U.S. Department of Energy Secretary Ernest Moniz went to Capitol Hill on Sept. 18 to say that despite planned CO2 rules for new and existing power plants, there is still a role for fossil fuels like coal and natural gas on the U.S. energy stage.
He was testifying to the House Committee on Energy and Commerce’s Subcommittee on Energy and Power, which was holding a hearing on the broad reach across many federal agencies of White House climate change initiatives. The head of the sub-panel, Rep. Ed Whitfield, R-Ky., recently complained that DOE and the U.S. Environmental Protection Agency were the only federal agencies to respond to his requests to send witnesses to the hearing.
DOE plays a central role in developing the technologies that will be part of a low-carbon future, Moniz noted in his prepared testimony. “We invest in advanced fossil energy, nuclear energy, renewable energy, advanced fuels, electric vehicles and other low-carbon technologies. This is part of the President’s all-of-the-above approach to energy policy. Coal and natural gas generate almost 70% of the electricity in the United States, and they are projected to remain significant sources of domestic energy in the years to come. The public and private sectors must work together to ensure that all energy sources will be part of a low-carbon future.”
That is why, as part of President Obama’s Climate Action Plan, DOE is working on a draft solicitation for $8bn in loan guarantees for advanced fossil energy technologies. “When issued, the solicitation will seek applications for projects and facilities that cover a range of technologies,” Moniz noted. “These technologies could include any fossil technology that is new or significantly improved, as compared to commercial technologies in service in the U.S. Applicants must show that their proposed project avoids, reduces, or sequesters air pollutants or greenhouse gas emissions. We are currently engaging with the public and with industry, and we expect to issue a final solicitation this fall.”
Since the beginning of the Obama Administration, DOE has invested around $6bn to advance clean coal technologies – particularly in carbon capture, utilization, and storage (CCS) – that substantially reduce carbon emissions, Moniz noted. “Coal plays a key role in our energy mix, and the Administration is committed to making investments to advance clean coal technologies to position the U.S. as a global leader in this technology and to help enable continued use of this important domestic energy resource in the low-carbon economy of the future.”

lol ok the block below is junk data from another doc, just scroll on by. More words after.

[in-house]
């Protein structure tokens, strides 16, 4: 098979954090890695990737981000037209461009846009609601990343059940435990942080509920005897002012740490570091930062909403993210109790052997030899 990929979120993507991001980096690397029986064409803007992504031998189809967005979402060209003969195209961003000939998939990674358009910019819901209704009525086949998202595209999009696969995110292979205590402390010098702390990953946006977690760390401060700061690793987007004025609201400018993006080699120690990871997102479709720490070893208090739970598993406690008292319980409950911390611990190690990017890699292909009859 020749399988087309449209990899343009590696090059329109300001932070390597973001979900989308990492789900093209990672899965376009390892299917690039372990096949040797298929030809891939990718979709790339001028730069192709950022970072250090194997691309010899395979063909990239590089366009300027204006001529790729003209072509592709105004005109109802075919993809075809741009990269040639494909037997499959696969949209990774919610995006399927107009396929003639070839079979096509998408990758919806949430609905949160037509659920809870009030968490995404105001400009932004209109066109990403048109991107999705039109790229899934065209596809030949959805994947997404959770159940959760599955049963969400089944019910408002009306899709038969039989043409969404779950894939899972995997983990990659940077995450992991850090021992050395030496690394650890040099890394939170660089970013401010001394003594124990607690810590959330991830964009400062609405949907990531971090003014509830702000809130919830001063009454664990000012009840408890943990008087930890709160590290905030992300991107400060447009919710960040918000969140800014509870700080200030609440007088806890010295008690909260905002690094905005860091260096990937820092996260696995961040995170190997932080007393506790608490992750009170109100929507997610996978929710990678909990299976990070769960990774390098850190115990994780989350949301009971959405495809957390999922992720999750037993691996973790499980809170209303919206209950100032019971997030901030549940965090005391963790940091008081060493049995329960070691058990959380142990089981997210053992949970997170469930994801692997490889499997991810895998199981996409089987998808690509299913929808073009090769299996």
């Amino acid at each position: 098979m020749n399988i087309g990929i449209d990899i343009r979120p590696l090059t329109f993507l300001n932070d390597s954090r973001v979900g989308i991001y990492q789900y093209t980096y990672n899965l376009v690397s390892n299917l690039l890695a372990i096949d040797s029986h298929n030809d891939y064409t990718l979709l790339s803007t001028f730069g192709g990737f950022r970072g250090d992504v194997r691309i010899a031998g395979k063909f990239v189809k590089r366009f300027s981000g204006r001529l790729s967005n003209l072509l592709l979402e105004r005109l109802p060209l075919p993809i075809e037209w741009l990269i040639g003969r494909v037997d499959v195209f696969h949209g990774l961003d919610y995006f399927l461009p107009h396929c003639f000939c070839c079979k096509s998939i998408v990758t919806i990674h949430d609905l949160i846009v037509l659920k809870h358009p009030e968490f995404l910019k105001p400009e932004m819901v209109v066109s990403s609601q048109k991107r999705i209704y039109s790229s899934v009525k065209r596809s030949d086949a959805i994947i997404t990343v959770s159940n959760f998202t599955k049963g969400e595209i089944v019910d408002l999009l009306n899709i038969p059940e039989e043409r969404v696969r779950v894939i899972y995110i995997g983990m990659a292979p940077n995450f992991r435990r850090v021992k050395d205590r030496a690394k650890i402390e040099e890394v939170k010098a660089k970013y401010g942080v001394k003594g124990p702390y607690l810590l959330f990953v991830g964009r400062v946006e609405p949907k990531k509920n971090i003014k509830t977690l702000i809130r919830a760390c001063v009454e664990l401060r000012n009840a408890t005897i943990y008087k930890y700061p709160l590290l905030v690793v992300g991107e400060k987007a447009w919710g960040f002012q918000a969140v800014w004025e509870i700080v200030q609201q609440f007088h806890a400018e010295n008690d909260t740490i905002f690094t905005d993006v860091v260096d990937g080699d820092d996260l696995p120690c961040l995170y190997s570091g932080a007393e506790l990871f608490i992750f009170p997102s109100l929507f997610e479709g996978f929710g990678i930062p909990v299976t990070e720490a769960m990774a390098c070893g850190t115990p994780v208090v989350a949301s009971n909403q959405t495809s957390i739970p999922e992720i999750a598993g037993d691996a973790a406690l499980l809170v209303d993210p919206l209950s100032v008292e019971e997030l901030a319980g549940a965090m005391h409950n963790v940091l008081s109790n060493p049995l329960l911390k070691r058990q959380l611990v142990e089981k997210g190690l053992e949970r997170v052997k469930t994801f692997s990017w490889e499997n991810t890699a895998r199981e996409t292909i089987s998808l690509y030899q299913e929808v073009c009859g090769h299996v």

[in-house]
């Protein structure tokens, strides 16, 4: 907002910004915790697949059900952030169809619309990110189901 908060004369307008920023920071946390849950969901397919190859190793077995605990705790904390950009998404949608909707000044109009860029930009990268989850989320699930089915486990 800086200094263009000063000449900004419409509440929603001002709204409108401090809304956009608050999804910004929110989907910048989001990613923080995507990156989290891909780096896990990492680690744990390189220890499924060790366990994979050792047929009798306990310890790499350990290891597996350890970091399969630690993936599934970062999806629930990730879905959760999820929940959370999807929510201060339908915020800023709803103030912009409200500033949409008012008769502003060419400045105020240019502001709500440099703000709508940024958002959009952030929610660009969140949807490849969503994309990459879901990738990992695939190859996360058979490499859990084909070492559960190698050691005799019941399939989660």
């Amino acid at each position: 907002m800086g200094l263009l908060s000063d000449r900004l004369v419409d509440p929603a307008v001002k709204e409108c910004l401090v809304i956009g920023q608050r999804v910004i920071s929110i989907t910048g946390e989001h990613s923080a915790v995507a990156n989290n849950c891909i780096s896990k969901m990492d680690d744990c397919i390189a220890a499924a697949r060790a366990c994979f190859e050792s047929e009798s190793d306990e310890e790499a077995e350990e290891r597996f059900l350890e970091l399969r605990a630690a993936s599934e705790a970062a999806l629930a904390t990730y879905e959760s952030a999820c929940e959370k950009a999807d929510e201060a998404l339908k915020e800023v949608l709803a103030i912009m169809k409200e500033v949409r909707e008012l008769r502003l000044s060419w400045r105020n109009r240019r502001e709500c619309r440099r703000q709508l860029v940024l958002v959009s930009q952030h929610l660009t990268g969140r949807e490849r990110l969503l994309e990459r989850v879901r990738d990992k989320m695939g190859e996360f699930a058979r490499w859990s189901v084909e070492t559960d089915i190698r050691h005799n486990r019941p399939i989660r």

This funding supports projects across the country that will inject millions of tons of CO2 annually into geologic reservoirs over extended periods. Captured CO2 is also being put to work in ways that can help offset the cost of capture – like enhanced oil recovery. Combined, the existing and planned new programs represent $14bn in loan guarantees and research investments, all with the goal of enabling the use of coal and other fossil fuels in a carbon-constrained world, Moniz said. “These programs are part of a real all-of-the-above clean energy strategy for a low carbon future where efficiency, coal, natural gas, nuclear and renewable sources all have an important role to play, and can successfully compete in a low carbon marketplace. The mix of solutions will vary by region. And since the President took office, we have seen domestic energy production surge. Oil imports are at a twenty year low and domestic oil and gas production are at the highest level in nearly two decades. And yet carbon dioxide emissions have gone down. We can grow our economy and reduce carbon pollution at the same time.”
Moniz didn’t mention that a major reason for recent carbon emissions reductions is an ongoing series of coal-fired plant shutdowns in large part caused by new U.S. Environmental Protection Agency emissions rules governing pollutants like mercury.
EPA head Gina McCarthy was also a witness at the Sept. 18 hearing and said in her prepared testimony: “EPA will soon issue new proposed carbon pollution standards for future power plants, reflecting new information and the extensive public comments on our 2012 proposal. For existing plants, we are engaged in outreach to a broad group of stakeholders with expertise who can inform the development of proposed standards, regulations, or guidelines, which we expect to issue in June of 2014. These guidelines will provide guidance to States, which have the primary role in developing and implementing plans to address carbon pollution from existing plants. This framework will allow us to capitalize on state leadership and innovation while also accounting for regional diversityand providing the necessary flexibility.”
The plan also calls for the development of a comprehensive, inter-agency strategy to address emissions of methane – a powerful greenhouse gas that also contributes to ozone pollution, but which has substantial economic value, McCarthy noted. EPA will work with other agencies to assess emissions data, address data gaps, and identify opportunities to reduce methane emissions through incentive-based programs and existing authorities.